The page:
Recognizing Avalanche Terrain

Submitted by Eric Knoff on Thu, 03/12/2015 - 08:38

The snowpack changes from year to year, even day to day but, the terrain on which snow falls remains constant. Understanding and recognizing avalanche terrain are critical tools for safe decision making in the backcountry.

During stable snow conditions, riding in avalanche terrain is safe and acceptable. When snow conditions are unstable, avoiding steep slopes and avalanche run out zones is key to avoiding avalanches.

In unstable snow conditions it’s not uncommon to trigger avalanches from gentle and seemingly safe terrain. This is known as remote triggering. Every year snowmobilers get caught and sometimes killed by remotely triggered avalanches. The most common scenario involves avalanches being remotely triggered from low on the slope. Paying attention to slope steepness from bottom to top is crucial in determining if that slope is capable of producing an avalanche. If a low angle slope is connected to a steep slope above it is avalanche terrain. An inclinometer is a useful piece of equipment for measuring slope angles quickly and effectively.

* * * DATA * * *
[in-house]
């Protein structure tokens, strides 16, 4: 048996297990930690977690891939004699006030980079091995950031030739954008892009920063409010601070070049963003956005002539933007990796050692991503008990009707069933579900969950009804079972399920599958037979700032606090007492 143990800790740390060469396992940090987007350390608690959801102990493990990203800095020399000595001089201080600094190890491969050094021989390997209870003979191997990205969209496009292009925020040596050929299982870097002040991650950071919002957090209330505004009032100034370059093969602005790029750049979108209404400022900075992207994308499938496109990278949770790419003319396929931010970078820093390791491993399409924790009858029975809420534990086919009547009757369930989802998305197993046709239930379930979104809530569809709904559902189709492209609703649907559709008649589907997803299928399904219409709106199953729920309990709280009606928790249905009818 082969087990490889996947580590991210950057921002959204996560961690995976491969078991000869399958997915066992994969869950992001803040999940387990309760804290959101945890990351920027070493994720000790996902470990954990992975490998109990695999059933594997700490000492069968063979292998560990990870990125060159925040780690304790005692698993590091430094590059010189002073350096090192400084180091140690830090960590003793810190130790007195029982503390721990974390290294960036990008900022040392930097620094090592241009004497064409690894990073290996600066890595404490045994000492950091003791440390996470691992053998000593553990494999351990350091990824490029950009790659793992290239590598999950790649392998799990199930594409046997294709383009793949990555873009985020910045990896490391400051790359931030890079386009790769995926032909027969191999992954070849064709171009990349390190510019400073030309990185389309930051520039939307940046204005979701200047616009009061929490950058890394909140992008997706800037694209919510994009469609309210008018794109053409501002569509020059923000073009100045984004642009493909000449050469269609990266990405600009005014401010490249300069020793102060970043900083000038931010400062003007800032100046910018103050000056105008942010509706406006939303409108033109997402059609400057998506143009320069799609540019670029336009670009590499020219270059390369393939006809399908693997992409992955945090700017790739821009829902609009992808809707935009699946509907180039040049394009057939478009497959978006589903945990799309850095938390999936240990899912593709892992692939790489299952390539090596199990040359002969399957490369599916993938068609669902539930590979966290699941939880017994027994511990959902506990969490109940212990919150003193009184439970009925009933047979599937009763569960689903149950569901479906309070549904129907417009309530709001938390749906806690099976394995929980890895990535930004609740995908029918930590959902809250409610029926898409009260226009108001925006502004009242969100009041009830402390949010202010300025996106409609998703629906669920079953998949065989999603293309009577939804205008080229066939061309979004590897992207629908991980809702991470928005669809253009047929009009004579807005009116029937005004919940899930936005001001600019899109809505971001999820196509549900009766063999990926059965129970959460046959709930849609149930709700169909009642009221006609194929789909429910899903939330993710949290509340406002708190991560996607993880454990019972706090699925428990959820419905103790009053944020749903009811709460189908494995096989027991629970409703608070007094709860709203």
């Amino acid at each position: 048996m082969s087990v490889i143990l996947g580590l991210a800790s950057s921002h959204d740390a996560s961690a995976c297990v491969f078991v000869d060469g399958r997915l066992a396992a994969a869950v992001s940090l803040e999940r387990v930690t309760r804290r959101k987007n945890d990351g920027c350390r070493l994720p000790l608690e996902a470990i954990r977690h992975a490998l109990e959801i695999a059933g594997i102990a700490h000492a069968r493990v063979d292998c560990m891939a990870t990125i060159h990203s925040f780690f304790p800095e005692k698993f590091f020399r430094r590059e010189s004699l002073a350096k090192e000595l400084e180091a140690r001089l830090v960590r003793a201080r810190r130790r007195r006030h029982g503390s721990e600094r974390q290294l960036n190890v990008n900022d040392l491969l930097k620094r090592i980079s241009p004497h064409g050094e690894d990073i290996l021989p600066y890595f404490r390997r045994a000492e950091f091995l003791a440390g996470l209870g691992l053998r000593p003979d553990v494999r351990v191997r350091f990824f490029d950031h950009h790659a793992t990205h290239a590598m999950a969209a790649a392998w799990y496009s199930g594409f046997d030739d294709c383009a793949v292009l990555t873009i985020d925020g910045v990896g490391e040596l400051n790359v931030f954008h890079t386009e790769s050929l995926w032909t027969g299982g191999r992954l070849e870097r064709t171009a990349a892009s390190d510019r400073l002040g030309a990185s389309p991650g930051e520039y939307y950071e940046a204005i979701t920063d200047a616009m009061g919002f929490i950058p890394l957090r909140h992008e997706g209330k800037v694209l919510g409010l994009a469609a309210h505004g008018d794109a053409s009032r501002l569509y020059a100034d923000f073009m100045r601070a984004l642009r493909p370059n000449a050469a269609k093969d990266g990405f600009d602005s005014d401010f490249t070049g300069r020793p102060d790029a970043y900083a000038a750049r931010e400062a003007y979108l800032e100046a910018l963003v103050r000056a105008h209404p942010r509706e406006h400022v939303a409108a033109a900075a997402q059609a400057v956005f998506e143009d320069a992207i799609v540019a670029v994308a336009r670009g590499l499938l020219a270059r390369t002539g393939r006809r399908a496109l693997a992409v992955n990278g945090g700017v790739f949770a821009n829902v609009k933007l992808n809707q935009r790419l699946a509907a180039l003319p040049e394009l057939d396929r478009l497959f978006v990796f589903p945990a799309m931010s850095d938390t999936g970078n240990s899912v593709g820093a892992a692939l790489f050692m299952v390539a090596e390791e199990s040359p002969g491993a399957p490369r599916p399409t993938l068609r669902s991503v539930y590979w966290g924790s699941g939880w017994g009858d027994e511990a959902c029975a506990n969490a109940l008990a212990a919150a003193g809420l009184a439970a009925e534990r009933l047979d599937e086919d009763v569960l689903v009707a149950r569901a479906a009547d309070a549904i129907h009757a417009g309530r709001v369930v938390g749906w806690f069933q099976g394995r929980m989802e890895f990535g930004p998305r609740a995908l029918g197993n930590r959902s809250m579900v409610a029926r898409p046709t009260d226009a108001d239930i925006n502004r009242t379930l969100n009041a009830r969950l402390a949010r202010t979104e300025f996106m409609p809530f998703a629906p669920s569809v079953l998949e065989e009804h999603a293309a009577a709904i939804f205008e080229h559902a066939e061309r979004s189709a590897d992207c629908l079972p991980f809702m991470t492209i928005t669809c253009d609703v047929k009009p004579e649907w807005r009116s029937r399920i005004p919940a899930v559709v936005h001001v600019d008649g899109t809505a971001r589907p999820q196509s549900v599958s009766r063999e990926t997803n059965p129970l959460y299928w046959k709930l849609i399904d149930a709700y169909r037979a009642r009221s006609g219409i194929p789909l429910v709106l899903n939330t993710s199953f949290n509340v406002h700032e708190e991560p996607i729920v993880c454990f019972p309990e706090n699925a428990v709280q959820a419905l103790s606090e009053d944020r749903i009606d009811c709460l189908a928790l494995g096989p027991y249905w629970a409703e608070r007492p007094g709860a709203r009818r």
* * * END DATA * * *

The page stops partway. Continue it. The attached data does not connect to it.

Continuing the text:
Riders may also misjudge avalanche terrain on heavily treed slopes. It is not uncommon for riders to mistakenly assume avalanches are unlikely on heavily treed slopes. In some cases trees can act as anchors to help stabilize the slope, but this is not a reliable approach. A general rule is if trees are spaced far enough apart to ski or ride between them the slope is capable of producing an avalanche. Trees also increase the potential of traumatic injury if caught in an avalanche.

Slope size is another component often overlooked by backcountry travelers. Over the past decade most fatal avalanches in the United States have occurred on small to medium sized slopes ranging from less than 50 vertical feet to a few hundred vertical feet. Smaller avalanches are especially dangerous when they lead to terrain traps such a gullies or creek beds. Even small slopes can carry large consequences.

Paying close attention to terrain can mean the difference between triggering an avalanche and riding incident free. Low angle slopes, heavily treed slopes and small slopes all have the potential to produce dangerous avalanches under the right conditions. If snow stability is the question then terrain is the answer. Avoiding avalanche terrain during unstable conditions is the only true way of avoiding avalanches.